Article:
Certain hormones, like testosterone, fuel the growth of prostate-cancer tumors, so treatments may involve measures designed to halt hormone production. But at critical stages in the disease's progress, the tumor changes, so that it grows even in the absence of hormones. The goal, Holden explains, is to understand how this change occurs so that it can eventually be reversed or prevented.

He sees prevention as an exciting direction in prostate-cancer research. "There's a lot of evidence based on diet, nutrition and all of these areas that [indicates] these are tremendously important factors.... One of the beauties of these models [is that] we can take animals and feed them [a promising substance, such as] Vitamin E and see what happens to the tumors, and what things we can do to prevent them from occurring."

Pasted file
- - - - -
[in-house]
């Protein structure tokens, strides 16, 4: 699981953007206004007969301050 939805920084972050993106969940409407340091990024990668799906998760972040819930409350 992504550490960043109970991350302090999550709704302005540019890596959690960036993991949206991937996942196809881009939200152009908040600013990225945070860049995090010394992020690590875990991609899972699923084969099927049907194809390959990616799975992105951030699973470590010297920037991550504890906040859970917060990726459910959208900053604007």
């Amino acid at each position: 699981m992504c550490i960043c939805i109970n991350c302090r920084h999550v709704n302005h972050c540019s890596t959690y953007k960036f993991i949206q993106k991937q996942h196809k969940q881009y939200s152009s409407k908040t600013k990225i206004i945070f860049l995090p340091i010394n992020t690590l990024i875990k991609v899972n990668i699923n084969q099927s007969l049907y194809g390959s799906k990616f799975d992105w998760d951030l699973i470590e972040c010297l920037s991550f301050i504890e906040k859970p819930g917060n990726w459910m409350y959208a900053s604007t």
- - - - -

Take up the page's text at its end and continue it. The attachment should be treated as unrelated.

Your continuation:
In the meantime, new treatments give patients more options than ever before. For example, Cedars now offers laparoscopic surgery for prostate cancer, although, Holden cautions, the still-experimental procedure is too new for doctors to know whether it truly yields fewer long-term side effects than conventional surgery. He suspects that, with time and technical advances, it will eventually prove to be a viable alternative. Another novel procedure now in clinical trials, ablation therapy, uses heat to destroy prostate tumors. Still other procedures utilize cryogenics (freezing) and microwave technology.

Fittingly, as someone committed to collaborative endeavors, Holden uses baseball rather than battle as an analogy to describe currently available prostate-cancer treatments. "I don't think any of them is a home run at this point, but there's lots of singles. I just say we've got a lot of men on base. And that's good. Because in the beginning, we didn't have anyone in the batter's box."